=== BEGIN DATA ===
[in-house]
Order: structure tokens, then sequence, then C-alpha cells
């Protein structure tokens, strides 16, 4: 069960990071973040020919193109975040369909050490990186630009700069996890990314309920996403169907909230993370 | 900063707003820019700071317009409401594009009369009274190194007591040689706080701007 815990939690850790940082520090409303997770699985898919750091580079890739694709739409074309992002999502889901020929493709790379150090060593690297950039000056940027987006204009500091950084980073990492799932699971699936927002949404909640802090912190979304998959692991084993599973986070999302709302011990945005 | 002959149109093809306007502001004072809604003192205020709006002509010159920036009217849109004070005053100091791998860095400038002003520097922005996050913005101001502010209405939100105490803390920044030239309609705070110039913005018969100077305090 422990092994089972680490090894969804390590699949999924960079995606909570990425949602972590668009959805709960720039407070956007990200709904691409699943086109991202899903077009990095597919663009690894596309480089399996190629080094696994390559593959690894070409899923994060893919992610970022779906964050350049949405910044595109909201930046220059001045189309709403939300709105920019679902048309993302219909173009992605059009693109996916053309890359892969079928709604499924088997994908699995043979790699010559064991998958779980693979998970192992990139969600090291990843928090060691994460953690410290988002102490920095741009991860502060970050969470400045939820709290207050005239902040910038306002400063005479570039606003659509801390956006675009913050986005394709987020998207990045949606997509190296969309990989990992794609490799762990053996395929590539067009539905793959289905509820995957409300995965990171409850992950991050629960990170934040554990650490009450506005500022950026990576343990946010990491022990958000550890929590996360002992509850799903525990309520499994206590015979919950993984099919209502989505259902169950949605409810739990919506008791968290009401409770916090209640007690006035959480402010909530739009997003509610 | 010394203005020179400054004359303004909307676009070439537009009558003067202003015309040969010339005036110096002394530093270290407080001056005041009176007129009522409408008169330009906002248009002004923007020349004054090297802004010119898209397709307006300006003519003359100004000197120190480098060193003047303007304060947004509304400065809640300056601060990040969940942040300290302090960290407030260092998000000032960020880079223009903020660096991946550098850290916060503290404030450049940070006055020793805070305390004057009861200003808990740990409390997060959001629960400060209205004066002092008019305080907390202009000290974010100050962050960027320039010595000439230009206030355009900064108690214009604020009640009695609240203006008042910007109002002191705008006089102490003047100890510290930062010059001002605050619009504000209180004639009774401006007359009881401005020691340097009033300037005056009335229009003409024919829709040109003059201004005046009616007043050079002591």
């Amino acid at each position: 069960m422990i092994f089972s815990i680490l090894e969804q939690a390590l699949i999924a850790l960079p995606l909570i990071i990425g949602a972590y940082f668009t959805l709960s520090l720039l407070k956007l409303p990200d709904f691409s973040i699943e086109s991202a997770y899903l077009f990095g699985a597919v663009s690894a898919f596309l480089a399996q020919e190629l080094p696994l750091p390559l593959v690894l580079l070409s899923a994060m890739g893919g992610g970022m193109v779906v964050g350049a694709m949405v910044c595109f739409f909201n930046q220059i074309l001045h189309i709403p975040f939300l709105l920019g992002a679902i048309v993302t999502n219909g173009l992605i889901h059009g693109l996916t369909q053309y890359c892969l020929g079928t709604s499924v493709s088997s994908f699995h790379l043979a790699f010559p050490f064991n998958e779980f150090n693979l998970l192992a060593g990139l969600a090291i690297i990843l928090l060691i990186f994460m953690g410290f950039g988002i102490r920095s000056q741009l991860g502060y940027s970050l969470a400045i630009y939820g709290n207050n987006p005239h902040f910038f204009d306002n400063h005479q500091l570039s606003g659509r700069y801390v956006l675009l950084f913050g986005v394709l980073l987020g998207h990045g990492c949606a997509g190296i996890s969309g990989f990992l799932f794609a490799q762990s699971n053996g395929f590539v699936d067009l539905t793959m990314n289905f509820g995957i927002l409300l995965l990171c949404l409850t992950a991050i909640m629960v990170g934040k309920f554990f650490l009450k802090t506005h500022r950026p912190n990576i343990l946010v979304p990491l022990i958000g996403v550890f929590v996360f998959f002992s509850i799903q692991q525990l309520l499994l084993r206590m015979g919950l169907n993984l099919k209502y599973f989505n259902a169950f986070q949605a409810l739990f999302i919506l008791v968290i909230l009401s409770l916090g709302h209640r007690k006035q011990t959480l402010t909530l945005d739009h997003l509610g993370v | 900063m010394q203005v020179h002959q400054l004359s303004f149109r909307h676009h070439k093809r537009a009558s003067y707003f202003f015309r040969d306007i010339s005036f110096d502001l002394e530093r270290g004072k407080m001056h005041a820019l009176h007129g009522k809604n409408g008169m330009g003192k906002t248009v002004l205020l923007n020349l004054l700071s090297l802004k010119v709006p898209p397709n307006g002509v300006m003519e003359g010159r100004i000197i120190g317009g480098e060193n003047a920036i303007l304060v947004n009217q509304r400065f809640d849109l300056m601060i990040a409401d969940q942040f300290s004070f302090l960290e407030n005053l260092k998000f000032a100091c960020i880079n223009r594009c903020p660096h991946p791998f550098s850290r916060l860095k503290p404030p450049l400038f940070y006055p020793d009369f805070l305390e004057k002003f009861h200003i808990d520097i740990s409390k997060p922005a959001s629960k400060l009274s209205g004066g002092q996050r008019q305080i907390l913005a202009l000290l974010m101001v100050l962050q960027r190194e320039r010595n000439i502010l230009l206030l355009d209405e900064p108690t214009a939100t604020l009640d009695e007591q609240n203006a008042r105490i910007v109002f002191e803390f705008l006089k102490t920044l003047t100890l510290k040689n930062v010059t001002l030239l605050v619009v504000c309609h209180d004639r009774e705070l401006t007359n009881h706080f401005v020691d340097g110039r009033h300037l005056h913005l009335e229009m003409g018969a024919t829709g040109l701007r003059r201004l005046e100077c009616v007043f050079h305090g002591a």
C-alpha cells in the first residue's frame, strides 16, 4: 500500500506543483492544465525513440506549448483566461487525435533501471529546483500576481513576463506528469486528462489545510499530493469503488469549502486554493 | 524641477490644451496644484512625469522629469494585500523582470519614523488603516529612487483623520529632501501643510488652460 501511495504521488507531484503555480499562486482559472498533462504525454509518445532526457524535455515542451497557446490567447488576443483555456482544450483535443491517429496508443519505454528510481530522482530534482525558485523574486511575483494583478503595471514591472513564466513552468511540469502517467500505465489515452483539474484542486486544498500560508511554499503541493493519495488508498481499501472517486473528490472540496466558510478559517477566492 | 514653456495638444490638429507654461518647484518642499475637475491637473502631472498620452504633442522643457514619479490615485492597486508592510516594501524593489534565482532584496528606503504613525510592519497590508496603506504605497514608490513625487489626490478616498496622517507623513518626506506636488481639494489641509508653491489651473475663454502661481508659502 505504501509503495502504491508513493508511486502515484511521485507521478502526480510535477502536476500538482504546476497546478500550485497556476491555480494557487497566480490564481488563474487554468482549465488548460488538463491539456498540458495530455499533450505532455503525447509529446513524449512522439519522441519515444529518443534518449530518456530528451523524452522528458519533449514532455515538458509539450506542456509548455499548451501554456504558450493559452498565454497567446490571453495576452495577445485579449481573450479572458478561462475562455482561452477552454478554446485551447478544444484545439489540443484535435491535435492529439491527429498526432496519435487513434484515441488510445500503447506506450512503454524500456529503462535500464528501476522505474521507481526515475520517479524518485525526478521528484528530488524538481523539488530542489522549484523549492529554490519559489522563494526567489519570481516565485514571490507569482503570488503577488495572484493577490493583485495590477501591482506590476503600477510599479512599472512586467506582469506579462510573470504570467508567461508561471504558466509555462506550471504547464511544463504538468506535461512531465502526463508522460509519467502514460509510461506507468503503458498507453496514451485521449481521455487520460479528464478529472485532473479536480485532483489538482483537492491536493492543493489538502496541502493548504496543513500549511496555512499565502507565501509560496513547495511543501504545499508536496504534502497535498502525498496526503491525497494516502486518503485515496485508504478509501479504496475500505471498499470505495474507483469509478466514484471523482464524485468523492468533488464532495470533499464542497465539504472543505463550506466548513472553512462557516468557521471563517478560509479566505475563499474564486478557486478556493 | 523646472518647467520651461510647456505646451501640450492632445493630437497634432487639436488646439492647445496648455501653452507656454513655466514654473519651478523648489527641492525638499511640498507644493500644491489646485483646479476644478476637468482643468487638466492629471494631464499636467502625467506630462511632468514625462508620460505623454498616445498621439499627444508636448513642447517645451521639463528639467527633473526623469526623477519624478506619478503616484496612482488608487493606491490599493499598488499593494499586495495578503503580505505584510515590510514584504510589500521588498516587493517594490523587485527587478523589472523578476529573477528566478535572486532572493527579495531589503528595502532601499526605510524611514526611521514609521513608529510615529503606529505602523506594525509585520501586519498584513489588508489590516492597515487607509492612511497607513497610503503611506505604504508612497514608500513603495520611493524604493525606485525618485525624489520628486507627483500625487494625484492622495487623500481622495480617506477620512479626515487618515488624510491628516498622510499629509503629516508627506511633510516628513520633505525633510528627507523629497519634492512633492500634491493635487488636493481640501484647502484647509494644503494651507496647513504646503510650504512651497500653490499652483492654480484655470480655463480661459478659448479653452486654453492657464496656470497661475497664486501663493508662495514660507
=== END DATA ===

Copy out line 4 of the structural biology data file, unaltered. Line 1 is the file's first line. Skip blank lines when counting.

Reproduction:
């Amino acid at each position: 069960m422990i092994f089972s815990i680490l090894e969804q939690a390590l699949i999924a850790l960079p995606l909570i990071i990425g949602a972590y940082f668009t959805l709960s520090l720039l407070k956007l409303p990200d709904f691409s973040i699943e086109s991202a997770y899903l077009f990095g699985a597919v663009s690894a898919f596309l480089a399996q020919e190629l080094p696994l750091p390559l593959v690894l580079l070409s899923a994060m890739g893919g992610g970022m193109v779906v964050g350049a694709m949405v910044c595109f739409f909201n930046q220059i074309l001045h189309i709403p975040f939300l709105l920019g992002a679902i048309v993302t999502n219909g173009l992605i889901h059009g693109l996916t369909q053309y890359c892969l020929g079928t709604s499924v493709s088997s994908f699995h790379l043979a790699f010559p050490f064991n998958e779980f150090n693979l998970l192992a060593g990139l969600a090291i690297i990843l928090l060691i990186f994460m953690g410290f950039g988002i102490r920095s000056q741009l991860g502060y940027s970050l969470a400045i630009y939820g709290n207050n987006p005239h902040f910038f204009d306002n400063h005479q500091l570039s606003g659509r700069y801390v956006l675009l950084f913050g986005v394709l980073l987020g998207h990045g990492c949606a997509g190296i996890s969309g990989f990992l799932f794609a490799q762990s699971n053996g395929f590539v699936d067009l539905t793959m990314n289905f509820g995957i927002l409300l995965l990171c949404l409850t992950a991050i909640m629960v990170g934040k309920f554990f650490l009450k802090t506005h500022r950026p912190n990576i343990l946010v979304p990491l022990i958000g996403v550890f929590v996360f998959f002992s509850i799903q692991q525990l309520l499994l084993r206590m015979g919950l169907n993984l099919k209502y599973f989505n259902a169950f986070q949605a409810l739990f999302i919506l008791v968290i909230l009401s409770l916090g709302h209640r007690k006035q011990t959480l402010t909530l945005d739009h997003l509610g993370v | 900063m010394q203005v020179h002959q400054l004359s303004f149109r909307h676009h070439k093809r537009a009558s003067y707003f202003f015309r040969d306007i010339s005036f110096d502001l002394e530093r270290g004072k407080m001056h005041a820019l009176h007129g009522k809604n409408g008169m330009g003192k906002t248009v002004l205020l923007n020349l004054l700071s090297l802004k010119v709006p898209p397709n307006g002509v300006m003519e003359g010159r100004i000197i120190g317009g480098e060193n003047a920036i303007l304060v947004n009217q509304r400065f809640d849109l300056m601060i990040a409401d969940q942040f300290s004070f302090l960290e407030n005053l260092k998000f000032a100091c960020i880079n223009r594009c903020p660096h991946p791998f550098s850290r916060l860095k503290p404030p450049l400038f940070y006055p020793d009369f805070l305390e004057k002003f009861h200003i808990d520097i740990s409390k997060p922005a959001s629960k400060l009274s209205g004066g002092q996050r008019q305080i907390l913005a202009l000290l974010m101001v100050l962050q960027r190194e320039r010595n000439i502010l230009l206030l355009d209405e900064p108690t214009a939100t604020l009640d009695e007591q609240n203006a008042r105490i910007v109002f002191e803390f705008l006089k102490t920044l003047t100890l510290k040689n930062v010059t001002l030239l605050v619009v504000c309609h209180d004639r009774e705070l401006t007359n009881h706080f401005v020691d340097g110039r009033h300037l005056h913005l009335e229009m003409g018969a024919t829709g040109l701007r003059r201004l005046e100077c009616v007043f050079h305090g002591a």